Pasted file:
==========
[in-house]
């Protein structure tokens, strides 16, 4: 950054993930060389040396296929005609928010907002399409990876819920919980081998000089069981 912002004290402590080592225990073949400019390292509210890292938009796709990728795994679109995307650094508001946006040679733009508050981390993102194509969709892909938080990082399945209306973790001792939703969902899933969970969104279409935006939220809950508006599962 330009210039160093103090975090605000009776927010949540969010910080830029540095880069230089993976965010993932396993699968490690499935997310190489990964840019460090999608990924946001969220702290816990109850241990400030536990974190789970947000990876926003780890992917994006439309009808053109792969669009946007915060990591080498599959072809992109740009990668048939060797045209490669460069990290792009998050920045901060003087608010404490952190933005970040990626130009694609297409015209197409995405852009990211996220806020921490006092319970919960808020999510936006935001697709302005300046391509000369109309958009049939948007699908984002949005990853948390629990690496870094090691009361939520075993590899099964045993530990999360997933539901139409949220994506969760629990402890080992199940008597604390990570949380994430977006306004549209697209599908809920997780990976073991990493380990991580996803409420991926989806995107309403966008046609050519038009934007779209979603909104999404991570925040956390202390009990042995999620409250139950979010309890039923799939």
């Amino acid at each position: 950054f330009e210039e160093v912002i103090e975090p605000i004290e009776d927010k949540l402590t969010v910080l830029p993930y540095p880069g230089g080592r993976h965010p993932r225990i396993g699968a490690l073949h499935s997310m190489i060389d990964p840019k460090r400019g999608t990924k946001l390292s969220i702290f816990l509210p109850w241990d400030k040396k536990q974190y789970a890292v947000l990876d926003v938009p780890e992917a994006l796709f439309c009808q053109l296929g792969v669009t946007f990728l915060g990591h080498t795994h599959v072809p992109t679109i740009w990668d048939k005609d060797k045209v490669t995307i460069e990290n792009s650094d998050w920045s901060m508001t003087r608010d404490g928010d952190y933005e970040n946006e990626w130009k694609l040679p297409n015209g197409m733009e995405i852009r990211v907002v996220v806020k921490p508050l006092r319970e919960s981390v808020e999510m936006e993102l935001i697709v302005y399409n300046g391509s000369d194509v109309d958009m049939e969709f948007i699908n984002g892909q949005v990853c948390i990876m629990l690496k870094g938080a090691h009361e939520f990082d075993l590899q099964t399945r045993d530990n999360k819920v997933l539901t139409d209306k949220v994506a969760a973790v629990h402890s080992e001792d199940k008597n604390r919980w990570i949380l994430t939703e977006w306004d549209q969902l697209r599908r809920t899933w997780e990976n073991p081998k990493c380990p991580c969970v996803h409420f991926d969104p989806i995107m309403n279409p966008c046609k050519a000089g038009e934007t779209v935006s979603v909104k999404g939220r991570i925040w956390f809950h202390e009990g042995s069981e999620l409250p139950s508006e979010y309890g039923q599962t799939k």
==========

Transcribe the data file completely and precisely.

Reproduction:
[in-house]
């Protein structure tokens, strides 16, 4: 950054993930060389040396296929005609928010907002399409990876819920919980081998000089069981 912002004290402590080592225990073949400019390292509210890292938009796709990728795994679109995307650094508001946006040679733009508050981390993102194509969709892909938080990082399945209306973790001792939703969902899933969970969104279409935006939220809950508006599962 330009210039160093103090975090605000009776927010949540969010910080830029540095880069230089993976965010993932396993699968490690499935997310190489990964840019460090999608990924946001969220702290816990109850241990400030536990974190789970947000990876926003780890992917994006439309009808053109792969669009946007915060990591080498599959072809992109740009990668048939060797045209490669460069990290792009998050920045901060003087608010404490952190933005970040990626130009694609297409015209197409995405852009990211996220806020921490006092319970919960808020999510936006935001697709302005300046391509000369109309958009049939948007699908984002949005990853948390629990690496870094090691009361939520075993590899099964045993530990999360997933539901139409949220994506969760629990402890080992199940008597604390990570949380994430977006306004549209697209599908809920997780990976073991990493380990991580996803409420991926989806995107309403966008046609050519038009934007779209979603909104999404991570925040956390202390009990042995999620409250139950979010309890039923799939």
């Amino acid at each position: 950054f330009e210039e160093v912002i103090e975090p605000i004290e009776d927010k949540l402590t969010v910080l830029p993930y540095p880069g230089g080592r993976h965010p993932r225990i396993g699968a490690l073949h499935s997310m190489i060389d990964p840019k460090r400019g999608t990924k946001l390292s969220i702290f816990l509210p109850w241990d400030k040396k536990q974190y789970a890292v947000l990876d926003v938009p780890e992917a994006l796709f439309c009808q053109l296929g792969v669009t946007f990728l915060g990591h080498t795994h599959v072809p992109t679109i740009w990668d048939k005609d060797k045209v490669t995307i460069e990290n792009s650094d998050w920045s901060m508001t003087r608010d404490g928010d952190y933005e970040n946006e990626w130009k694609l040679p297409n015209g197409m733009e995405i852009r990211v907002v996220v806020k921490p508050l006092r319970e919960s981390v808020e999510m936006e993102l935001i697709v302005y399409n300046g391509s000369d194509v109309d958009m049939e969709f948007i699908n984002g892909q949005v990853c948390i990876m629990l690496k870094g938080a090691h009361e939520f990082d075993l590899q099964t399945r045993d530990n999360k819920v997933l539901t139409d209306k949220v994506a969760a973790v629990h402890s080992e001792d199940k008597n604390r919980w990570i949380l994430t939703e977006w306004d549209q969902l697209r599908r809920t899933w997780e990976n073991p081998k990493c380990p991580c969970v996803h409420f991926d969104p989806i995107m309403n279409p966008c046609k050519a000089g038009e934007t779209v935006s979603v909104k999404g939220r991570i925040w956390f809950h202390e009990g042995s069981e999620l409250p139950s508006e979010y309890g039923q599962t799939k």